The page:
The appellant had been detained in a mental hospital after a conviction. Later released, he was recalled, but he was not given written reasons as required by a DoH circular. However the SS referred the recall immediately to the Tribunal. He appealed from refusal of a finding that his subsequent detention had been unlawful.
Held: Though there had been conceded breaches by the SS, ‘there is no link, let alone a direct link, between, on the one hand, the Minister’s wrongful failure for 12 days to provide to the appellant an adequate explanation for his recall and, on the other, the lawfulness of his detention. The failure did not delay reference of his case to the First-tier Tribunal. Nor has the appellant suggested that it delayed institution of the present proceedings. Even if it had created delay, the unequivocal statement of Lord Mance and Lord Hughes in the Kaiyam case about the limited effects of a violation of article 5(4) would appear to exclude the relevance of the delay to the validity of the detention itself.’
The SS did concede an infringement of the claimant’s human rights, and damages had to be assessed, as to which: ‘damages should not be payable to the appellant for the breach of his right under article 5(2) of the Convention any more than that they should be payable for the breach of his right at common law. He has failed to establish that their effects on him were sufficiently grave. Nor would a formal declaration in this court’s order add anything to my recording in this judgment of the Minister’s concessions’
Lady Hale, Deputy President, Lord Kerr, Lord Wilson, Lord Reed, Lord Toulson
 UKSC 46,  AC 52,  3 WLR 590,  Med LR 551,  WLR(D) 424, (2016) 151 BMLR 1, (2016) 19 CCL Rep 383, UKSC 2014/0248
Bailii, Bailii Summary, WLRD, SC, SC Summary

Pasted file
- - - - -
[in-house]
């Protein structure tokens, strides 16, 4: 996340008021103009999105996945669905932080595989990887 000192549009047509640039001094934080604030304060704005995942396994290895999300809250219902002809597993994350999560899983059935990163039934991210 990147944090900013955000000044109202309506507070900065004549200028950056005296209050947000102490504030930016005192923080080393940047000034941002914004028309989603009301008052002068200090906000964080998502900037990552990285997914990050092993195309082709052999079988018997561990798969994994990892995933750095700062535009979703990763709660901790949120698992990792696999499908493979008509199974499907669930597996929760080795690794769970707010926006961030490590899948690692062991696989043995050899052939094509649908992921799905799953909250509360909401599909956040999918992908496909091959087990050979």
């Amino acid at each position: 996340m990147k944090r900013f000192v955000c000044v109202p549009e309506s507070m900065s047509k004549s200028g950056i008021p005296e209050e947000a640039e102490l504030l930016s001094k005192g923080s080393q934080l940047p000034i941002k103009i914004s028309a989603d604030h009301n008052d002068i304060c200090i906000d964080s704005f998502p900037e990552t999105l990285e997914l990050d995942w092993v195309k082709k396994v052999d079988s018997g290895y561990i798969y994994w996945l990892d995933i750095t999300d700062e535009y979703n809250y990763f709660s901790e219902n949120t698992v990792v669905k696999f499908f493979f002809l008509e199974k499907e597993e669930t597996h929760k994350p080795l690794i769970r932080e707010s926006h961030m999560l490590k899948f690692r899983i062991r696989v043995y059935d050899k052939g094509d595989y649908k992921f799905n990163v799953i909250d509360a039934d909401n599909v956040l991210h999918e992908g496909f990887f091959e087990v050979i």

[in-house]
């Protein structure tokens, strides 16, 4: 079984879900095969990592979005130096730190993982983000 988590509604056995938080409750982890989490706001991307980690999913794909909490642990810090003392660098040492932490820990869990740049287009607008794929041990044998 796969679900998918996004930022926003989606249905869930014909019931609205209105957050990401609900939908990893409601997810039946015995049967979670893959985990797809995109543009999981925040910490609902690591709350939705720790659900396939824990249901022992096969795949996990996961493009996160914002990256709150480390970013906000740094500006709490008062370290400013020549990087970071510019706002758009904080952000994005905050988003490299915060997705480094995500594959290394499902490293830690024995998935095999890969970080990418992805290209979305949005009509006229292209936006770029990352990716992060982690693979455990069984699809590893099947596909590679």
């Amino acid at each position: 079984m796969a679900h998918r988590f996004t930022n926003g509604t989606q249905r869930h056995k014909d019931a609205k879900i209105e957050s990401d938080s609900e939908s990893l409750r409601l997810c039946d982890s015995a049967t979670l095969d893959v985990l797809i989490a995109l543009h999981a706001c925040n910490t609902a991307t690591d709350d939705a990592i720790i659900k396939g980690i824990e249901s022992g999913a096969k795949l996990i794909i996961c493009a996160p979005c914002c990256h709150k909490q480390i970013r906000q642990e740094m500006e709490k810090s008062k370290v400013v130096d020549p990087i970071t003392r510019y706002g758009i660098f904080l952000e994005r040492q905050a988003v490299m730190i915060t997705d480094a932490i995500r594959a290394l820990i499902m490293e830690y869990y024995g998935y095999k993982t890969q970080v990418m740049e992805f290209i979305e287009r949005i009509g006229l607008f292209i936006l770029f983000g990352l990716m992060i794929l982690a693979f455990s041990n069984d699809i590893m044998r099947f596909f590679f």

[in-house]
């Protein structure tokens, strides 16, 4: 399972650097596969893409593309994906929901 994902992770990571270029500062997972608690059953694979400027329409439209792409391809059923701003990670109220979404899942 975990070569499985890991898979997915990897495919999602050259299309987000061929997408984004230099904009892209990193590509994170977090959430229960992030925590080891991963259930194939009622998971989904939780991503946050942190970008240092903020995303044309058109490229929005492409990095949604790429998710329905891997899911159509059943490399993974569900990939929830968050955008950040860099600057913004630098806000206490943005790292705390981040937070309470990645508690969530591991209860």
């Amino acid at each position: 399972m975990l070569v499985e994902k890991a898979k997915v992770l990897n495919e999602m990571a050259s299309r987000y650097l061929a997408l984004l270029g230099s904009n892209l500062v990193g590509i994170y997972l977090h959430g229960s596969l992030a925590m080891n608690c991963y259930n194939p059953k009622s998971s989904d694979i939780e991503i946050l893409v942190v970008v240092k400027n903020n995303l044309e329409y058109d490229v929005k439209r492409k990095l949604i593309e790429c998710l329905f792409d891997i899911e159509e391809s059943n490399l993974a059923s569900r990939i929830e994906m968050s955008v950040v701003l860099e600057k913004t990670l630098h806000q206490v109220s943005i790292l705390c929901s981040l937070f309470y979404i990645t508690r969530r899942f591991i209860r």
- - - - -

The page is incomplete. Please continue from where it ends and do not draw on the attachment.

Human Rights Act 1998, Mental Health Act 1983 42(3)
England and Wales
At Admn – Lee-Hirons, Regina (on The Application of) v Secretary of State for Justice and Another Admn 28-Jun-2013
This case raises, among other matters, an issue about whether reasons for a restricted patient’s recall to detention in a hospital have to be provided orally or in writing. . .
Appeal from – Lee-Hirons, Regina (on The Application of) v The Secretary of State for Justice and Another CA 1-May-2014
The Court was asked significant questions as to the procedure to be followed when a person is recalled by the Secretary of State to be detained in a hospital under the power conferred by section 42(3) of the Mental Health Act 1983. The Appellant . .
Cited – Christie v Leachinsky HL 25-Mar-1947
Arrested Person must be told basis of the Arrest
Police officers appealed against a finding of false imprisonment. The plaintiff had been arrested under the 1921 Act, but this provided no power of arrest (which the appellant knew). The officers might lawfully have arrested the plaintiff for the . .
Cited – X v United Kingdom ECHR 5-Nov-1981
(Commission) The application was made a patient, restricted under the 1959 Act. A mental health review tribunal which concluded that the continued detention of a restricted patient was no longer justified had power to recommend but not to order the . .
Cited – Fox, Campbell and Hartley v The United Kingdom ECHR 30-Aug-1990
The court considered the required basis for a reasonable suspicion to found an arrest without a warrant: ‘The ‘reasonableness’ of the suspicion on which an arrest must be based forms an essential part of the safeguard against arbitrary arrest and . .
Cited – Regina v Secretary of State for the Home Department Ex parte Saadi and others HL 31-Oct-2002